Juicing and Smoothies For Dummies
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Making smoothies and juices from enzyme- and antioxidant-rich fruits and vegetables means that you’re releasing these virtual sponges into your body. Antioxidants and enzymes work together on the inside of cells to protect against free radicals, and antioxidants also circulate through the blood to neutralize free radicals outside the cell structures.

Free radicals are highly unstable molecules that are dangerous because they lack an electron, which causes them to latch on to other molecules in the body in order to steal an electron from them. In doing this, free radicals damage vital cell structures, thus destroying DNA, enzymes, proteins, and membranes and causing them to malfunction.

Free radicals are a product of stress, chemical pollutants, and toxins, as well as normal cell function. When cells create energy by metabolizing food or when our immune systems attack microorganisms, these essential cell activities produce unstable oxygen molecules known as free radicals.

There is no escaping the fact that your body will be producing the very agents of aging that contribute to wrinkles, sagging skin, loss of muscle tone, age spots, and the onset of age-related diseases. But there is a powerful tool that your body can use to mop up free radicals and prevent them from doing harm. That important preventive tool is the group of nutrients known as antioxidants.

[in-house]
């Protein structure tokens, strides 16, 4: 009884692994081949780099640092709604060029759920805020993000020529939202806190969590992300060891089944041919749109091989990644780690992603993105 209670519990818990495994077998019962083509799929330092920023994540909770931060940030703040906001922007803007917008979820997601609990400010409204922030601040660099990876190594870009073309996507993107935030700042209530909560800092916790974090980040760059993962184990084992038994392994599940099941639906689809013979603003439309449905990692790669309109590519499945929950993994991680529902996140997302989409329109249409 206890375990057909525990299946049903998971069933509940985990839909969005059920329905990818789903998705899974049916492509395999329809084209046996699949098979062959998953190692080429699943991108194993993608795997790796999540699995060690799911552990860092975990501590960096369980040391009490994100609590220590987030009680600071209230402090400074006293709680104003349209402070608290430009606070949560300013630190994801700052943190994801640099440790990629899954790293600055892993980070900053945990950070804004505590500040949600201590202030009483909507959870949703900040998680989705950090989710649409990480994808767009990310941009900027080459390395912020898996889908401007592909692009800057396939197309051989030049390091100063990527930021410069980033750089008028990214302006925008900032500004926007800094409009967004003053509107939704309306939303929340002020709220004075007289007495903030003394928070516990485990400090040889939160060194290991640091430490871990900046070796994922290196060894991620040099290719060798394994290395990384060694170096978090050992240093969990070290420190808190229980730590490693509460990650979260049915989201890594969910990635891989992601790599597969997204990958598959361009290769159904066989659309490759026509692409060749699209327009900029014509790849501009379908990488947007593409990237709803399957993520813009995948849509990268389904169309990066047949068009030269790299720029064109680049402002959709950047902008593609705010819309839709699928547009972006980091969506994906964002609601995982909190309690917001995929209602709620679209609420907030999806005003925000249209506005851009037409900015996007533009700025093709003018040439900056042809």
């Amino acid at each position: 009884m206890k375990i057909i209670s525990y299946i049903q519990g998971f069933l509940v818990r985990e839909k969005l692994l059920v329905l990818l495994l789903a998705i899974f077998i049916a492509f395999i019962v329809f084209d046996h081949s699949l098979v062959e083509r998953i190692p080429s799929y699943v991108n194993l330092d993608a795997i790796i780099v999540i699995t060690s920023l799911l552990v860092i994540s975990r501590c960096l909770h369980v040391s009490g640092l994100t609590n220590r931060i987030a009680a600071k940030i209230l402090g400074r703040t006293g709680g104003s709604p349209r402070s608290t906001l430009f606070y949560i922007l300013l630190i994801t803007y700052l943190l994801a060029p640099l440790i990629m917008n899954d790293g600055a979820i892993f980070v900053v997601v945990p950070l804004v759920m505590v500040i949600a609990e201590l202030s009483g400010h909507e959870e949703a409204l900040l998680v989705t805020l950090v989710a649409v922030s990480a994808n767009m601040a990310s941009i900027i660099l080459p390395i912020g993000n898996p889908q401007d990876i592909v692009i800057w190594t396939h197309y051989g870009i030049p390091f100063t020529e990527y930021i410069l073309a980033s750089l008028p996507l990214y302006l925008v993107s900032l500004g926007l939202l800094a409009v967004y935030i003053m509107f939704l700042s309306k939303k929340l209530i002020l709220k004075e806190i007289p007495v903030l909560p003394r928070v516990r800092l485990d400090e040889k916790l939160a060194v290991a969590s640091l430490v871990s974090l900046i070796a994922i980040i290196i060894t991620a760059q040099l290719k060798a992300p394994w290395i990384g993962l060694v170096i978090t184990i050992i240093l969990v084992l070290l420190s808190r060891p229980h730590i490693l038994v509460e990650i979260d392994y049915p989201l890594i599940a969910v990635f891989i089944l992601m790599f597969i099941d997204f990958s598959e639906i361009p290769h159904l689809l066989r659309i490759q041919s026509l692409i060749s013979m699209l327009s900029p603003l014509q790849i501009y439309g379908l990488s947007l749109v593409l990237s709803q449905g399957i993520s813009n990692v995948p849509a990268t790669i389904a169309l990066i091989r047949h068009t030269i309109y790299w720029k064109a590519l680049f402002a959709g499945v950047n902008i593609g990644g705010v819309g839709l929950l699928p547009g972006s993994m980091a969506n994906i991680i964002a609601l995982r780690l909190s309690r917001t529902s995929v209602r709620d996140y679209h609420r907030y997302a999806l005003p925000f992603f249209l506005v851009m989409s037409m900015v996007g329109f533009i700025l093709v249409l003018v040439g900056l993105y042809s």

Antioxidants are substances found in plants that act as sponges in your body to soak up free radicals. There has been a tremendous amount of research surrounding antioxidant vitamins (vitamins A, C, and E) and their role in slowing aging, boosting immune response, and reducing the risk of degenerative diseases.

If the foods you eat provide plenty of high-quality antioxidants, they can neutralize free radical damage and slow aging. Antioxidants are found in bright and dark red, orange, or green plant foods.

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Pat Crocker is a professional home economist specializing in herbs and healthy foods. She has been growing, photographing, teaching, and writing about herbs, food, and healthy diets for more than two decades. Pat lectures at international conventions and is a seasoned television and radio guest.

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